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My Story - Ethan Boldt

Ethan shares power of being a "small thinker."  Share your story via the Submit a Story page.


Written by: Ethan Boldt

For the last three years, I have been engaging in an unlikely birthday tradition. You see, for every year that I has passed in school, I’ve chosen to spend my birthday on the road with some truly exceptional people. Now, you might think that spending your special day on a Pay-it-Forward Tour would be a burden. We typically commemorate the passing of another year of life with a celebration, a gathering of those who are closest to us. While I enjoy rich relationships with my family and friends, to me, there is no better way to begin another year of My Story than on a Pay-it-Forward Tour.

My name is Ethan Boldt and I'm a senior at Illinois State University. On my nineteenth birthday I was in the basement of a church in Columbus, Ohio on the opening night of my first tour experience. I didn't know it at the time, but I was beginning a journey that would carry me through my college career. I stumbled upon something that has given me joy, friendship, self-knowledge, and great purpose. The theme word that year was Discover. And, that's exactly what happened. At a time when the future was obfuscated by uncertainty and I was unaware of my own potential, STLF became a shining light in the enveloping darkness.Tour Mode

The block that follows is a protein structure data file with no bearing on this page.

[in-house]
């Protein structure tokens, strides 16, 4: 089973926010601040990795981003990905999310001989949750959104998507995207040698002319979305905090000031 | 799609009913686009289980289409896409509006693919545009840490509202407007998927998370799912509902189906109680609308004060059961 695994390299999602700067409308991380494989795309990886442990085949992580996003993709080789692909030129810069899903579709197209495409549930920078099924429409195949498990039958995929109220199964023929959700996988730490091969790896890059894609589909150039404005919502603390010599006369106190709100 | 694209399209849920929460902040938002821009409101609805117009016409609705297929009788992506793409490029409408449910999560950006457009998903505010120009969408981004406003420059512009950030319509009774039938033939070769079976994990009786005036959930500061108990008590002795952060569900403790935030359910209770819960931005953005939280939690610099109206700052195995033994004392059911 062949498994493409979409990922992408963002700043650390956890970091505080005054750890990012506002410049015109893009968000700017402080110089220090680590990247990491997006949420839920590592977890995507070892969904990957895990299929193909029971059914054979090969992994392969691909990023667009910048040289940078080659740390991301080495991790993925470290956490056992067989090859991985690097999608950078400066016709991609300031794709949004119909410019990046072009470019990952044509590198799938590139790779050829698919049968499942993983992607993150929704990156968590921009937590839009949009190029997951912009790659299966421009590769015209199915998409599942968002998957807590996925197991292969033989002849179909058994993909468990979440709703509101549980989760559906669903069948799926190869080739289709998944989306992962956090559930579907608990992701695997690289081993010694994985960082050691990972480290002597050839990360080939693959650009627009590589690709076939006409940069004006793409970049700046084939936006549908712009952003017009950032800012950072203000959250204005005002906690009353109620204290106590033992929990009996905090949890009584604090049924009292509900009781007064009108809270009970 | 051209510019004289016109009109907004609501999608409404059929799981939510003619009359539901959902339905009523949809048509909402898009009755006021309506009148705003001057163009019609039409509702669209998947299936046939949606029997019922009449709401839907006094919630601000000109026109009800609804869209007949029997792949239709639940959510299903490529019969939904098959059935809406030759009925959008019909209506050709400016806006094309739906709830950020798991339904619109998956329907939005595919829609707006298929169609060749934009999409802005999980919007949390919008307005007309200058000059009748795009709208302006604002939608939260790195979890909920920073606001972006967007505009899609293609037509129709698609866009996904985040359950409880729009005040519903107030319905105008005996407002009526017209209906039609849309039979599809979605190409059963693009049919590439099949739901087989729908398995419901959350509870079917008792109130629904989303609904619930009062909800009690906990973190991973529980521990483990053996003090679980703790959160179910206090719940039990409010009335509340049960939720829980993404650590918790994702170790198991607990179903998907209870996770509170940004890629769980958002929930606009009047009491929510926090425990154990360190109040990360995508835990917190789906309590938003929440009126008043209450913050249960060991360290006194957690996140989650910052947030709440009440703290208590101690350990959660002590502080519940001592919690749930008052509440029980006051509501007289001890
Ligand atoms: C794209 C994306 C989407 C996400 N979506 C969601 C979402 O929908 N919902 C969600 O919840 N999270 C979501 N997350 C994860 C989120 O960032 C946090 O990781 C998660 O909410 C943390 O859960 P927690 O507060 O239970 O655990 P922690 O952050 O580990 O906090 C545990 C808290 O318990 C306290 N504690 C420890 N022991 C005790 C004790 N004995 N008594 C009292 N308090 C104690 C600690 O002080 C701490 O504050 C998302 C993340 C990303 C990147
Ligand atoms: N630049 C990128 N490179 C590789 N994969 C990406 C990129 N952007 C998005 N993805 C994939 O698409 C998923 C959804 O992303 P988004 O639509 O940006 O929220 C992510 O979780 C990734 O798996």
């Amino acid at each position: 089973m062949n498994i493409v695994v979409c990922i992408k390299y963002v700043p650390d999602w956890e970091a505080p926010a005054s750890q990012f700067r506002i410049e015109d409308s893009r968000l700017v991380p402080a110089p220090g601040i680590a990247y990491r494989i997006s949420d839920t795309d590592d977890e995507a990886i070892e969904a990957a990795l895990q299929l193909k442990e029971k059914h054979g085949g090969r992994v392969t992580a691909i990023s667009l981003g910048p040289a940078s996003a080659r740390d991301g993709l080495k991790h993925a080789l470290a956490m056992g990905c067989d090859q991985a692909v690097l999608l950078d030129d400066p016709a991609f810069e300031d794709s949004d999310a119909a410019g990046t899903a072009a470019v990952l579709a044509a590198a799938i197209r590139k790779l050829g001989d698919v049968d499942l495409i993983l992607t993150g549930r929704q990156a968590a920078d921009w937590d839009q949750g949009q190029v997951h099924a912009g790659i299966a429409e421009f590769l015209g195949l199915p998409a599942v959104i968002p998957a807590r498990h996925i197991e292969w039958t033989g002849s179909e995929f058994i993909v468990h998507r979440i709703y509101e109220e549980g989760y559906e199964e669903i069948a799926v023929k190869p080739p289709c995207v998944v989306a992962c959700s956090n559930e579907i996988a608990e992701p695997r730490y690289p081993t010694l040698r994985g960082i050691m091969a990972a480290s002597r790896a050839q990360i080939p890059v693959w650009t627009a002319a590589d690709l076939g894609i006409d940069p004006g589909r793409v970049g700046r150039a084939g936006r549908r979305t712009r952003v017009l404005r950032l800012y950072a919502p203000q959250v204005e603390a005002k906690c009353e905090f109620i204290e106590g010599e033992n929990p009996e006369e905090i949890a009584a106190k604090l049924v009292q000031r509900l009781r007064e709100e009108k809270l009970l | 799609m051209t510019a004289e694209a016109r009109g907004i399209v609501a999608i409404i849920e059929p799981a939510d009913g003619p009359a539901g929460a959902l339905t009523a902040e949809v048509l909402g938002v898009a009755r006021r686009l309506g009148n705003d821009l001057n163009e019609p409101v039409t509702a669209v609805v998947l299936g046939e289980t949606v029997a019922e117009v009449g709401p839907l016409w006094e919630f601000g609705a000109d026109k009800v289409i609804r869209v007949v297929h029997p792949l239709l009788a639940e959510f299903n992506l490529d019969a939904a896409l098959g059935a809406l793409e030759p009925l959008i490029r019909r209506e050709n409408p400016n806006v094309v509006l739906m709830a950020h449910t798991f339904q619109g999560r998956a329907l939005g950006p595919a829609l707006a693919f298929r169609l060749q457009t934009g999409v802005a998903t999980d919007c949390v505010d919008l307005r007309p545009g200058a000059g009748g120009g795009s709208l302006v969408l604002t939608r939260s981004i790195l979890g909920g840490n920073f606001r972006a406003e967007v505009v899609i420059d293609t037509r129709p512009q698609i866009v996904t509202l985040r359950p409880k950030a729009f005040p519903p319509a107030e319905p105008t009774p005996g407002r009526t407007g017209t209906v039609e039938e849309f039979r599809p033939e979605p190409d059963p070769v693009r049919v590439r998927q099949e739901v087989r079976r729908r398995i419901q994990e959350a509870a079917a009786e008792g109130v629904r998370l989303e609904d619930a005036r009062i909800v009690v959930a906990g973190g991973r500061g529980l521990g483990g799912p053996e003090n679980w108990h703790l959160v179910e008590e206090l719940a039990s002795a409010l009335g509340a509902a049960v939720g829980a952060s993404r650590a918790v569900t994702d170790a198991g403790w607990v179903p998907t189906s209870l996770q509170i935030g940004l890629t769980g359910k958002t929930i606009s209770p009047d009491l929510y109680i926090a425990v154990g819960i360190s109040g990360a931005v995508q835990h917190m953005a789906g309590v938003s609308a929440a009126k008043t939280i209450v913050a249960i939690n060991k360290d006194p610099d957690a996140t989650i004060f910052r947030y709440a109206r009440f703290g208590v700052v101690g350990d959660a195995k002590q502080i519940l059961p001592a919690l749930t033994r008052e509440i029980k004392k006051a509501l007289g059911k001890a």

Now, STLF, and its many forking branches of engagement, are a challenge to describe to outsiders. Other opportunities that I have taken which share a border with the organization's mission of service, relationships, and action have always paled in comparison to the awe-inspiring substance of my STLF adventure. There simply is not much out there like it!  

If I had to make a guess, there is a strong chance that potential future participants and their relatives may choose to read this piece to get a sense of what an STLF program is like and what affect it may have on them. I’m going to break the third wall to speak directly to this part of my audience: I cannot endorse this organization, the people who run it, or the students that make these events possible strongly enough. If you find yourself sitting precariously upon a fence, I urge you to take a leap onto the other side. I can all but promise you that you will be glad you did. It is my hope that this story might influence you to make a positive decision for yourself or someone you care about.